UK backs giant nuclear power plant and ousts China

UK backs giant nuclear power plant and ousts China

The British government gave its backing to nuclear power on Tuesday, saying it would back a major new power station on the North Sea coast northeast of London.

The government has said it will invest 700 million pounds ($839 million) for a 50% stake in the plant, known as Sizewell C. EDF, the French state-owned company, which will build the plant , will hold the remainder.

The agreement ousts a Chinese state-owned company, China General Nuclear, which held 20% of the project. CGN has received an undisclosed sum for its share, reflecting its value and representing a commercial return on development work to date, the UK government has said.

The deal is a further blow to Britain’s once warm trade relationship with China. Britain has courted Chinese investment for the past two decades, and the investment deal in Sizewell C was a centerpiece of a 2015 visit to London by Chinese President Xi Jinping with Britain’s Prime Minister of China. era, David Cameron. Relations, however, soured over Beijing’s crackdown on Hong Kong and other developments.

The UK government is now wary of Chinese involvement in sensitive areas like nuclear power and telecommunications, fearing the presence of Chinese companies could pose security risks.

On Monday, Prime Minister Rishi Sunak highlighted the change, saying the “golden age” of relations with China was over. Britain has been maneuvering for some time to end Chinese involvement in Sizewell C.

The UK government and EDF, which has reduced its stake from 80% to 50%, also want to attract investors to the project, which is expected to cost £20bn or more. A stake held by a company controlled by the Chinese government could have complicated this task.

China General Nuclear continues to invest in Britain’s only major nuclear power station under construction, at Hinkley Point in south-west England. He also has long-standing plans to build a Chinese-designed factory at some point in Bradwell, not far from London. This proposal, given the remoteness of Beijing, now seems highly unlikely.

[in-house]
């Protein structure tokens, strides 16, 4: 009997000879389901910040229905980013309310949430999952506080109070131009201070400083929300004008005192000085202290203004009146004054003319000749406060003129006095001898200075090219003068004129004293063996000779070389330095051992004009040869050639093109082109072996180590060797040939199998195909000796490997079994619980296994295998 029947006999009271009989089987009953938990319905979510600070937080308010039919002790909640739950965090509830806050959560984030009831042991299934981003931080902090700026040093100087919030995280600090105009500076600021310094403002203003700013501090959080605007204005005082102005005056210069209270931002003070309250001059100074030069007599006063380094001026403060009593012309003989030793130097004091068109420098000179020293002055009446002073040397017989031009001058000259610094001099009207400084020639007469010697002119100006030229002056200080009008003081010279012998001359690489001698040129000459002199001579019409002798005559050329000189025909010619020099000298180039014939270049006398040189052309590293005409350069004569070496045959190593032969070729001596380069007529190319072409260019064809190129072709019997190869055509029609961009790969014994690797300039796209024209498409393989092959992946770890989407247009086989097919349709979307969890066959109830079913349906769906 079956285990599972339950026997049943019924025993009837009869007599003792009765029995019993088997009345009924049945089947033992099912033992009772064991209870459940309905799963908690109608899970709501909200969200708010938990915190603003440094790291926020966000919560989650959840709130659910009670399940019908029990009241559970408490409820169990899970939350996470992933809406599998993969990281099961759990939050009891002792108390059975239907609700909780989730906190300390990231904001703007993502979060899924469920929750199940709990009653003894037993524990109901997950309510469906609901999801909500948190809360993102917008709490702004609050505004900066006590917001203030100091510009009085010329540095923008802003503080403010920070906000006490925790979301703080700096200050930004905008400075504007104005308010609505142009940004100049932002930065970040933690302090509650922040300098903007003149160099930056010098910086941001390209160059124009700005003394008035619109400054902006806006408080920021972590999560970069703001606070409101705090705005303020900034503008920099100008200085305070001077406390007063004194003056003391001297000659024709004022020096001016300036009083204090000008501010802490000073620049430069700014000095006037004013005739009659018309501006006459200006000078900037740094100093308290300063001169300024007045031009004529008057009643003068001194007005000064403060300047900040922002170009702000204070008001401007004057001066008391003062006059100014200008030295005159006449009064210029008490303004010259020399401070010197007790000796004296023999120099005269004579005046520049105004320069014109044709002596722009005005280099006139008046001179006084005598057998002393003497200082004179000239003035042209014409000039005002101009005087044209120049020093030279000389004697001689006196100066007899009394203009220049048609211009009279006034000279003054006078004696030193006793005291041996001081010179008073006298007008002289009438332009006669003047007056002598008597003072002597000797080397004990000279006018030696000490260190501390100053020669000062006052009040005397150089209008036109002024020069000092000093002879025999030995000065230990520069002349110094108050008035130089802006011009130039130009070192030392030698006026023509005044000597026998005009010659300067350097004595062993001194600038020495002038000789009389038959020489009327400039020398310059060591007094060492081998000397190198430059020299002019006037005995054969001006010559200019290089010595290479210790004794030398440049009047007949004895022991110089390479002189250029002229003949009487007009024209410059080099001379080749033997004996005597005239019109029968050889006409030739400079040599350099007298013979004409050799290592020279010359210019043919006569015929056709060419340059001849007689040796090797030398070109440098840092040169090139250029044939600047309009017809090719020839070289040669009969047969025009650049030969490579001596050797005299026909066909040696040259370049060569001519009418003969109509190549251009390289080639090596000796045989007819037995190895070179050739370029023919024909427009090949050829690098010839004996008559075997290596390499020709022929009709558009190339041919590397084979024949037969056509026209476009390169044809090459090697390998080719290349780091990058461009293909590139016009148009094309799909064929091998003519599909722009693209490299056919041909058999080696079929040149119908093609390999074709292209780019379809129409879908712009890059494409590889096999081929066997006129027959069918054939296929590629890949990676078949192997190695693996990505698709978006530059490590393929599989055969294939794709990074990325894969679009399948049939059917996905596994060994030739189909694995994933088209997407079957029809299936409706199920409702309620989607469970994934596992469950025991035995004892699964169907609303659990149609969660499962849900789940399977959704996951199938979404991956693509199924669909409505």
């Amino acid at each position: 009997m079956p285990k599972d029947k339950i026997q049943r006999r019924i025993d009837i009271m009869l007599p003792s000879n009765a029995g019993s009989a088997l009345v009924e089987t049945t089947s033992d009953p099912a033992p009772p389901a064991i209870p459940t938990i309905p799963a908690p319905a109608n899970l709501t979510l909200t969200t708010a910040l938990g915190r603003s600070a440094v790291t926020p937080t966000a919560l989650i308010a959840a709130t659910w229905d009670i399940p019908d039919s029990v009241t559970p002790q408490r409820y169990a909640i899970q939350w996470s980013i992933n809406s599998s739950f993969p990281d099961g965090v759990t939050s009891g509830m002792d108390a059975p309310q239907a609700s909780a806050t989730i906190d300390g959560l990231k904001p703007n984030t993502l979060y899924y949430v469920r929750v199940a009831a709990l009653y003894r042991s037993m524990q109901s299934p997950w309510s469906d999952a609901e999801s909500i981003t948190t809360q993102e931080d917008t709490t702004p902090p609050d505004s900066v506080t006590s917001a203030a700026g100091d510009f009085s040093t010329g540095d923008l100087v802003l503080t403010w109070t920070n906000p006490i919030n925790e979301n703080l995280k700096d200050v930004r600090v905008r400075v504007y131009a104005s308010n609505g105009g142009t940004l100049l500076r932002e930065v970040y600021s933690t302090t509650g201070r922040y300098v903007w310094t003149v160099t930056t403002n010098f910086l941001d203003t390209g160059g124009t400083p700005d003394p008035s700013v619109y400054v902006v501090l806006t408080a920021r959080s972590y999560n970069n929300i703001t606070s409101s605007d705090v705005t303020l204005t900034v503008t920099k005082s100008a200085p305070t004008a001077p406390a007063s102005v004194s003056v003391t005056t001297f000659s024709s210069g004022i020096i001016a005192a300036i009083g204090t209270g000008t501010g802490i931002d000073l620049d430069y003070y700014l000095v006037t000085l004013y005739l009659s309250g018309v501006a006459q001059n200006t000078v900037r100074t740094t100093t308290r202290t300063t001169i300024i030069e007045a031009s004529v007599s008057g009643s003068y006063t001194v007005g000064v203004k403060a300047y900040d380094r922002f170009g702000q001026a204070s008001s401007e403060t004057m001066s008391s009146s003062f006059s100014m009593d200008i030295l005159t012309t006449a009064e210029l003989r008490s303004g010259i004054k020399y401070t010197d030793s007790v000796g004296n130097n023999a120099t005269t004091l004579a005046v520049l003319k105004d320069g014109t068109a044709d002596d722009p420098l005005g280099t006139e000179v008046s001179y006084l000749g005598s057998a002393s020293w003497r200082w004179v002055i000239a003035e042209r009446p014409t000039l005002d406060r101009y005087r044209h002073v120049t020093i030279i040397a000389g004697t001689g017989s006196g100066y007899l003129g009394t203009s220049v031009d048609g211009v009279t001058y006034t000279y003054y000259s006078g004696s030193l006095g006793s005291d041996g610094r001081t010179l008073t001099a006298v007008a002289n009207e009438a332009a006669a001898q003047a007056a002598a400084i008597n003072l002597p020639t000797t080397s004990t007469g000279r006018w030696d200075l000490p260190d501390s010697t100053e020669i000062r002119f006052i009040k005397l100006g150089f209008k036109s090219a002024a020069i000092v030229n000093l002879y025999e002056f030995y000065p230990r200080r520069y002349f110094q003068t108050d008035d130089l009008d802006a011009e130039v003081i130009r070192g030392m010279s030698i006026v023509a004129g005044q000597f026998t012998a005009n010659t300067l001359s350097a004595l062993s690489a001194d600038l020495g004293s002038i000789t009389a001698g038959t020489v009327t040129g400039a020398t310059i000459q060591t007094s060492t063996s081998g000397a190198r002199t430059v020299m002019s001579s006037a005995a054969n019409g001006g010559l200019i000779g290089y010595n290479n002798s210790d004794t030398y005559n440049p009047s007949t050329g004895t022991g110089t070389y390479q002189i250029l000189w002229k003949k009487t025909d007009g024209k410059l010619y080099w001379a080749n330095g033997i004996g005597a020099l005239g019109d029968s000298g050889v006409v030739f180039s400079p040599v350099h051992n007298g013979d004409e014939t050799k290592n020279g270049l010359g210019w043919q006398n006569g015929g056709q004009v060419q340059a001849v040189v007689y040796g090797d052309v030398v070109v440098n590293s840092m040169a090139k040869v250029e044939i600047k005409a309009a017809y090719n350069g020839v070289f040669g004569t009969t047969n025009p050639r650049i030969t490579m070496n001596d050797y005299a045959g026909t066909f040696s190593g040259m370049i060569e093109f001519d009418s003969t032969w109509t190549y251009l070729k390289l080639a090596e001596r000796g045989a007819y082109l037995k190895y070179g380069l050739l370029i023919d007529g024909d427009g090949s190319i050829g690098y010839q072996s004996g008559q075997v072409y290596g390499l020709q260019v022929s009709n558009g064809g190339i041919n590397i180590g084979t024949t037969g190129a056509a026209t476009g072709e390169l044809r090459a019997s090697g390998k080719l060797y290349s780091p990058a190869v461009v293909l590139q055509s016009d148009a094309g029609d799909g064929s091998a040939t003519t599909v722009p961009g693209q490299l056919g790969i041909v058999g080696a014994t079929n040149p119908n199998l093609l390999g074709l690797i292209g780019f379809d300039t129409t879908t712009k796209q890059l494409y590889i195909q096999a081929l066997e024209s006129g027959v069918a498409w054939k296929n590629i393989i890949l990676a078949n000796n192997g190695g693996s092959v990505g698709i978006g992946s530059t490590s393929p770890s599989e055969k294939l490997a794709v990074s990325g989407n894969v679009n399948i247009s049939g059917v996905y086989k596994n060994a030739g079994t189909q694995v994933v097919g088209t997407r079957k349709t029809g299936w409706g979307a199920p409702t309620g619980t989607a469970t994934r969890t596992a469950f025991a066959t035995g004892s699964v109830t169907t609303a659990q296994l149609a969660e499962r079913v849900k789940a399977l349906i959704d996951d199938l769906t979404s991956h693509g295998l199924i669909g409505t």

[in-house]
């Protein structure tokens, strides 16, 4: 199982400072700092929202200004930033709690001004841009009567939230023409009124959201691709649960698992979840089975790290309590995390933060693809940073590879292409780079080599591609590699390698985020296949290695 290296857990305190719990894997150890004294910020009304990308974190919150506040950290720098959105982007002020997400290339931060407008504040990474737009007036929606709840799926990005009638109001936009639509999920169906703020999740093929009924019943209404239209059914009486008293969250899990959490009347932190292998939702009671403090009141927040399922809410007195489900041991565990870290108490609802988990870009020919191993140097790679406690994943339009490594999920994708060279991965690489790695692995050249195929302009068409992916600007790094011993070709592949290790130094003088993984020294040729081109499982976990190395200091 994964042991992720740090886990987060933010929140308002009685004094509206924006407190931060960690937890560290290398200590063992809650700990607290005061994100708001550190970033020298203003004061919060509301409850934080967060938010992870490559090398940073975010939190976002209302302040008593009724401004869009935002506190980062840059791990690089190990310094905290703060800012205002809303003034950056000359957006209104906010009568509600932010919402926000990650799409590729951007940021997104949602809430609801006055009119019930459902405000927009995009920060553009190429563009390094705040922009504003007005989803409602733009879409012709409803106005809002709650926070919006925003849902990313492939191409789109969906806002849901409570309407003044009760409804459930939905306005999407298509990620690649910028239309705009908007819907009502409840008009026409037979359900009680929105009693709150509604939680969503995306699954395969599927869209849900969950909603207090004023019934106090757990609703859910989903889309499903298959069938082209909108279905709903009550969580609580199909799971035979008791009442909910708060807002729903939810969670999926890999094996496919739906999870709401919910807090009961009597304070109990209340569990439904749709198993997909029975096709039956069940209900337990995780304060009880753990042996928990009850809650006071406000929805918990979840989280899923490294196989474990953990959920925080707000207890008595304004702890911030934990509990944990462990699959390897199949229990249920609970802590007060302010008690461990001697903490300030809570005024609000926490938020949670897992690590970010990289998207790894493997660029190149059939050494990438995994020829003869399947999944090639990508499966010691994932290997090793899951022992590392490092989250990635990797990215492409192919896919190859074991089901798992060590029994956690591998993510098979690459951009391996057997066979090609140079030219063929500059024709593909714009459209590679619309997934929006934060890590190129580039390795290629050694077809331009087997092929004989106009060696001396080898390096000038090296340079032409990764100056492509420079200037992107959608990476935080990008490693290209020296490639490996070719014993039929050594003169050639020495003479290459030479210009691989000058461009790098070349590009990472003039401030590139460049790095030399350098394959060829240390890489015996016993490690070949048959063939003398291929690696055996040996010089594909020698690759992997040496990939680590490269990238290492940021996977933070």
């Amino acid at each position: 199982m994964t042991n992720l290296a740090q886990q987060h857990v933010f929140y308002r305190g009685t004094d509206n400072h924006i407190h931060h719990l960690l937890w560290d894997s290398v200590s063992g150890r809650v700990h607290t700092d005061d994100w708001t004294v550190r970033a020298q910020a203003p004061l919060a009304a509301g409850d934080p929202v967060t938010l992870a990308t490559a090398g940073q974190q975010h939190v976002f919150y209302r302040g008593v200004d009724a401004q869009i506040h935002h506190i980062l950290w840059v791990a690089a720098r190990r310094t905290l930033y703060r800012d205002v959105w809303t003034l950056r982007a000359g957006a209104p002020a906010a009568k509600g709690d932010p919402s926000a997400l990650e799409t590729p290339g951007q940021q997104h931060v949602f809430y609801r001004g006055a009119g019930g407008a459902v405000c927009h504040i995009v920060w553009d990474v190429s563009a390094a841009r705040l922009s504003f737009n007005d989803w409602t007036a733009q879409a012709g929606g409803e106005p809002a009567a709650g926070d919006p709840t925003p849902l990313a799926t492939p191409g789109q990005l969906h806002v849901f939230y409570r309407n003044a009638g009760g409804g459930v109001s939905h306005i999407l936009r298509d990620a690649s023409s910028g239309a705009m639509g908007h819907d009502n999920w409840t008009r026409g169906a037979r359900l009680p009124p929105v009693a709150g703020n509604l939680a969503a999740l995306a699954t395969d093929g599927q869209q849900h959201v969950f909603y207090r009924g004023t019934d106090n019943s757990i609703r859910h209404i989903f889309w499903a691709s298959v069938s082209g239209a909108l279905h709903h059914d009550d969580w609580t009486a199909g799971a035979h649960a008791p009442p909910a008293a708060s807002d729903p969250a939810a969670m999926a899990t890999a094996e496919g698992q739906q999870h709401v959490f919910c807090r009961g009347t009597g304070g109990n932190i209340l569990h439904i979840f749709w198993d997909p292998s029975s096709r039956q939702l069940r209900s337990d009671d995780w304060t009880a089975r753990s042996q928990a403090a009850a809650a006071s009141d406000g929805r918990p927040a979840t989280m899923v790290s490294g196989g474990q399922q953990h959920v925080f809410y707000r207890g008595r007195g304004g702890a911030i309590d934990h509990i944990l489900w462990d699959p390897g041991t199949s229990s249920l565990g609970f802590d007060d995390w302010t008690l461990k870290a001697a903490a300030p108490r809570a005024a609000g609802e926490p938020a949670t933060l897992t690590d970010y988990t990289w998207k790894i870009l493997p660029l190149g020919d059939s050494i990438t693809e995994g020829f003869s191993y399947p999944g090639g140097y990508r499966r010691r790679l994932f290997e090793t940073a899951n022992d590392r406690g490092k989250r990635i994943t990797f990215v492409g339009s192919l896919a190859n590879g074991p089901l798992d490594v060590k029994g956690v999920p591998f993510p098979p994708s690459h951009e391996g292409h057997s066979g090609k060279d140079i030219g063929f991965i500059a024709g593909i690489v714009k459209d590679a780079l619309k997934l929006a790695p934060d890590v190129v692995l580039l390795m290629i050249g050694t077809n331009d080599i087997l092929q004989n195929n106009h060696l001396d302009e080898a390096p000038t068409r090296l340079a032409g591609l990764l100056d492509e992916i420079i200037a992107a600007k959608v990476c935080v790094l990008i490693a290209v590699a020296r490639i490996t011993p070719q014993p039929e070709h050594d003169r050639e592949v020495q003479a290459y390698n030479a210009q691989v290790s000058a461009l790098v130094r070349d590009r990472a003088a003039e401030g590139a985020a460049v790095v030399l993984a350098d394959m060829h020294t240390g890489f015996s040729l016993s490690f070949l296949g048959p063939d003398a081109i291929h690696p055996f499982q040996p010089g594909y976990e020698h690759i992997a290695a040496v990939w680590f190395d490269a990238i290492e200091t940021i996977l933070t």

Britain is clearly heading in a different direction now, but one that could also prove complex. Jeremy Hunt, Britain’s Chancellor of the Exchequer, said in a statement that the government’s decision “represents the biggest step on our journey to energy independence”.

The government wants to increase the amount of electricity generated from nuclear power and other sources like wind to reduce dependence on natural gas, now the biggest source of energy, whose volatility has driven up electricity price. However, construction has yet to begin at Sizewell C, and it will take a decade or more to make a difference.

The government’s plan is to attract capital to the nuclear industry from asset management companies and other financial market players. To make the investment attractive, the government would allow developers to recover costs from bill payers as projects progress.

The government has described Sizewell C as the first in a ‘pipeline’ of new nuclear power stations which ‘would deliver clean and safe electricity for decades to come’. The plant would provide enough electricity for around six million homes, the government said.

Analysts, however, said Tuesday’s announcement could be just one step on what could be a long and rocky journey. The recent experience of building nuclear power plants in Western Europe has been marked by long delays and cost overruns. Hinkley Point C, similar in design to Sizewell C and built by EDF, is years behind schedule.

“Expect significant delays, significant cost overruns and a severe shortage of skilled workers,” said Franck Gbaguidi, principal analyst at Eurasia Group, a political risk firm.

EDF said it would leverage this experience and the skilled workforce at Hinkley Point to reduce Sizewell costs CM Gbaguidi, however, said EDF may struggle because it is “currently overwhelmed by existing and planned projects in France”.

Indeed, the major problems of EDF’s nuclear power plants in France have reduced their electricity production at a time when they are needed to cushion the effects of the gas cut from Russia to Europe.

It may help that nuclear power, long shunned by environmentalists and investors because of the toxic waste the plants produce and the risk of catastrophic accidents, is experiencing something of a revival in Europe. Despite their problems, nuclear power plants are a way to generate large amounts of electrical power without emissions.

Yet the British government is increasingly concerned about having enough electricity in the future. Britain’s nuclear power stations, which produced around 16% of its electricity in the last year, are being phased out due to their age.

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